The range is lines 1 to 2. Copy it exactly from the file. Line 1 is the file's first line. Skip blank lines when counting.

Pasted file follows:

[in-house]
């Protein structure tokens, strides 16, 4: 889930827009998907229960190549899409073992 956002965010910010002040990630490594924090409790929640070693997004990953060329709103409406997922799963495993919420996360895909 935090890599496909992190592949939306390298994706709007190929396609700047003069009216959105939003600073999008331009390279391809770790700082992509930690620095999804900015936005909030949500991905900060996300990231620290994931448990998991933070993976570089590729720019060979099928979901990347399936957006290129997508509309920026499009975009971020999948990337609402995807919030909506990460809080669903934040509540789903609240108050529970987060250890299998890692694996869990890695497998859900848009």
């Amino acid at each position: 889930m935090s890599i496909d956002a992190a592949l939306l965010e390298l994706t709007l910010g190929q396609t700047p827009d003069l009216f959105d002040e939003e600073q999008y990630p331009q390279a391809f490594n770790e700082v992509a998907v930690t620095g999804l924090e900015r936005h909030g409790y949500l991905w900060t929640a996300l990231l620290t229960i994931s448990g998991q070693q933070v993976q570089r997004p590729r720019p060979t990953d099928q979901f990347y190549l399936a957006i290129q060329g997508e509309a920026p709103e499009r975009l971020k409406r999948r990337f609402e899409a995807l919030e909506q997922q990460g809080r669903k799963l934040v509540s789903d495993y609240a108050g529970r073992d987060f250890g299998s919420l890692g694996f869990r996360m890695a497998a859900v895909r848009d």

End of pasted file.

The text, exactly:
[in-house]
């Protein structure tokens, strides 16, 4: 889930827009998907229960190549899409073992 956002965010910010002040990630490594924090409790929640070693997004990953060329709103409406997922799963495993919420996360895909 935090890599496909992190592949939306390298994706709007190929396609700047003069009216959105939003600073999008331009390279391809770790700082992509930690620095999804900015936005909030949500991905900060996300990231620290994931448990998991933070993976570089590729720019060979099928979901990347399936957006290129997508509309920026499009975009971020999948990337609402995807919030909506990460809080669903934040509540789903609240108050529970987060250890299998890692694996869990890695497998859900848009």